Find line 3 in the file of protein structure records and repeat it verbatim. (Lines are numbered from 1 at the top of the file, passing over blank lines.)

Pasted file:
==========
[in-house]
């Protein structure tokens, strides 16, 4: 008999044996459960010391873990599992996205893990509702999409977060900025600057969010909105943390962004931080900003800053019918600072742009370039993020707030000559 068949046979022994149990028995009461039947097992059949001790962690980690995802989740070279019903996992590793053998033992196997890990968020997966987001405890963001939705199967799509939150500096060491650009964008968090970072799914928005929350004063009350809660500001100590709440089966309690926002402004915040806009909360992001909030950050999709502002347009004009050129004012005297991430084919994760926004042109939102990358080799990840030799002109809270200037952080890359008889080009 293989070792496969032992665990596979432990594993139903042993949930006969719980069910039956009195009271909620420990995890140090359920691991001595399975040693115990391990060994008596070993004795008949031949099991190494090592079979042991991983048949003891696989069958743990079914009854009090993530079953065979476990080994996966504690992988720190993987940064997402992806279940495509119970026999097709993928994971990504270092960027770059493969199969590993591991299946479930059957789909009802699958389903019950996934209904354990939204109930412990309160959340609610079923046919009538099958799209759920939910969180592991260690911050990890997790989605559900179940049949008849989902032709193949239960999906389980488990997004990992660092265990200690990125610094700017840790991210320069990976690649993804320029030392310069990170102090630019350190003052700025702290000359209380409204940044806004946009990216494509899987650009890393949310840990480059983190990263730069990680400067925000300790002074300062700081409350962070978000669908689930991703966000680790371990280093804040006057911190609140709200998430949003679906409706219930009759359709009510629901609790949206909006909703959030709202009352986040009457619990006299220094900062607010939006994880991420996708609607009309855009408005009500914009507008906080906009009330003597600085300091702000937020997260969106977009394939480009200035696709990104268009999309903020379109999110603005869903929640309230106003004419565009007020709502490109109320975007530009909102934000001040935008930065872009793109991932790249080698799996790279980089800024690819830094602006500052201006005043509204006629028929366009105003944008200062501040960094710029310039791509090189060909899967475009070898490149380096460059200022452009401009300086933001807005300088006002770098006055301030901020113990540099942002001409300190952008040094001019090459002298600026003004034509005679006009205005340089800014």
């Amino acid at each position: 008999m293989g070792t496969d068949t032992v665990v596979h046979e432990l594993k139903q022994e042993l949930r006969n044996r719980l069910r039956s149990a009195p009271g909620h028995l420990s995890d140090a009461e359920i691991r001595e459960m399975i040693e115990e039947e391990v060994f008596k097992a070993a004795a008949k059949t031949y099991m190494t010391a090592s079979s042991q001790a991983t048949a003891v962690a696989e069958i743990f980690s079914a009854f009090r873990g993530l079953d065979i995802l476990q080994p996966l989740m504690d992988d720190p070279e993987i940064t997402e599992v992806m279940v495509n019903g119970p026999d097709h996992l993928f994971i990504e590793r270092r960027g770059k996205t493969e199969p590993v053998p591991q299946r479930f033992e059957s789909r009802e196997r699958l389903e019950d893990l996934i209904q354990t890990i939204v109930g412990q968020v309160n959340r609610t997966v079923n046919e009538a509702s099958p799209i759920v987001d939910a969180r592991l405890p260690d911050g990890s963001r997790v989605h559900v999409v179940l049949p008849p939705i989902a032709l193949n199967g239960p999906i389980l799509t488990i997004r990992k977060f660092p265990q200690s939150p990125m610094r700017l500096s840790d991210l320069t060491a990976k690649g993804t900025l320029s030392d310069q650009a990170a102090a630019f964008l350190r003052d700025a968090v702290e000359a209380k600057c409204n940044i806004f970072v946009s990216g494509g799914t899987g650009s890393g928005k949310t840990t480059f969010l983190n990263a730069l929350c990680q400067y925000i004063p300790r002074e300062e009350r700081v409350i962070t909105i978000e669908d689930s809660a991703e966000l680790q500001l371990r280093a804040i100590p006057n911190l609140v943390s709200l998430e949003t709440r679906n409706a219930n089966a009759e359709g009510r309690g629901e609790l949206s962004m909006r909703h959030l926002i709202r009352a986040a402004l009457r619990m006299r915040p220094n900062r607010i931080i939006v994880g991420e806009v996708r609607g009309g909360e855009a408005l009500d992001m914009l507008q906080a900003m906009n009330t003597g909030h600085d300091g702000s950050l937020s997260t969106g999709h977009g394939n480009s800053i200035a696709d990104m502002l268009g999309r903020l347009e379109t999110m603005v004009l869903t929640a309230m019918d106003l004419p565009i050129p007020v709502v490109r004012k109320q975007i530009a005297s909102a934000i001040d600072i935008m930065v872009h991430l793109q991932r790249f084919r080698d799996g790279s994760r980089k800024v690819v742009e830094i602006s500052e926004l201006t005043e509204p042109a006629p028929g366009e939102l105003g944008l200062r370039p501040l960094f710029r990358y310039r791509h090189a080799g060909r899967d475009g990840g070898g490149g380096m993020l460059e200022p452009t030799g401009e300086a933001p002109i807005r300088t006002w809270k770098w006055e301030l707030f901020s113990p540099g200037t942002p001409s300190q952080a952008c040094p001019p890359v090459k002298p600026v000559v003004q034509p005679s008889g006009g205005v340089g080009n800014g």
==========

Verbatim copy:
């Amino acid at each position: 008999m293989g070792t496969d068949t032992v665990v596979h046979e432990l594993k139903q022994e042993l949930r006969n044996r719980l069910r039956s149990a009195p009271g909620h028995l420990s995890d140090a009461e359920i691991r001595e459960m399975i040693e115990e039947e391990v060994f008596k097992a070993a004795a008949k059949t031949y099991m190494t010391a090592s079979s042991q001790a991983t048949a003891v962690a696989e069958i743990f980690s079914a009854f009090r873990g993530l079953d065979i995802l476990q080994p996966l989740m504690d992988d720190p070279e993987i940064t997402e599992v992806m279940v495509n019903g119970p026999d097709h996992l993928f994971i990504e590793r270092r960027g770059k996205t493969e199969p590993v053998p591991q299946r479930f033992e059957s789909r009802e196997r699958l389903e019950d893990l996934i209904q354990t890990i939204v109930g412990q968020v309160n959340r609610t997966v079923n046919e009538a509702s099958p799209i759920v987001d939910a969180r592991l405890p260690d911050g990890s963001r997790v989605h559900v999409v179940l049949p008849p939705i989902a032709l193949n199967g239960p999906i389980l799509t488990i997004r990992k977060f660092p265990q200690s939150p990125m610094r700017l500096s840790d991210l320069t060491a990976k690649g993804t900025l320029s030392d310069q650009a990170a102090a630019f964008l350190r003052d700025a968090v702290e000359a209380k600057c409204n940044i806004f970072v946009s990216g494509g799914t899987g650009s890393g928005k949310t840990t480059f969010l983190n990263a730069l929350c990680q400067y925000i004063p300790r002074e300062e009350r700081v409350i962070t909105i978000e669908d689930s809660a991703e966000l680790q500001l371990r280093a804040i100590p006057n911190l609140v943390s709200l998430e949003t709440r679906n409706a219930n089966a009759e359709g009510r309690g629901e609790l949206s962004m909006r909703h959030l926002i709202r009352a986040a402004l009457r619990m006299r915040p220094n900062r607010i931080i939006v994880g991420e806009v996708r609607g009309g909360e855009a408005l009500d992001m914009l507008q906080a900003m906009n009330t003597g909030h600085d300091g702000s950050l937020s997260t969106g999709h977009g394939n480009s800053i200035a696709d990104m502002l268009g999309r903020l347009e379109t999110m603005v004009l869903t929640a309230m019918d106003l004419p565009i050129p007020v709502v490109r004012k109320q975007i530009a005297s909102a934000i001040d600072i935008m930065v872009h991430l793109q991932r790249f084919r080698d799996g790279s994760r980089k800024v690819v742009e830094i602006s500052e926004l201006t005043e509204p042109a006629p028929g366009e939102l105003g944008l200062r370039p501040l960094f710029r990358y310039r791509h090189a080799g060909r899967d475009g990840g070898g490149g380096m993020l460059e200022p452009t030799g401009e300086a933001p002109i807005r300088t006002w809270k770098w006055e301030l707030f901020s113990p540099g200037t942002p001409s300190q952080a952008c040094p001019p890359v090459k002298p600026v000559v003004q034509p005679s008889g006009g205005v340089g080009n800014g």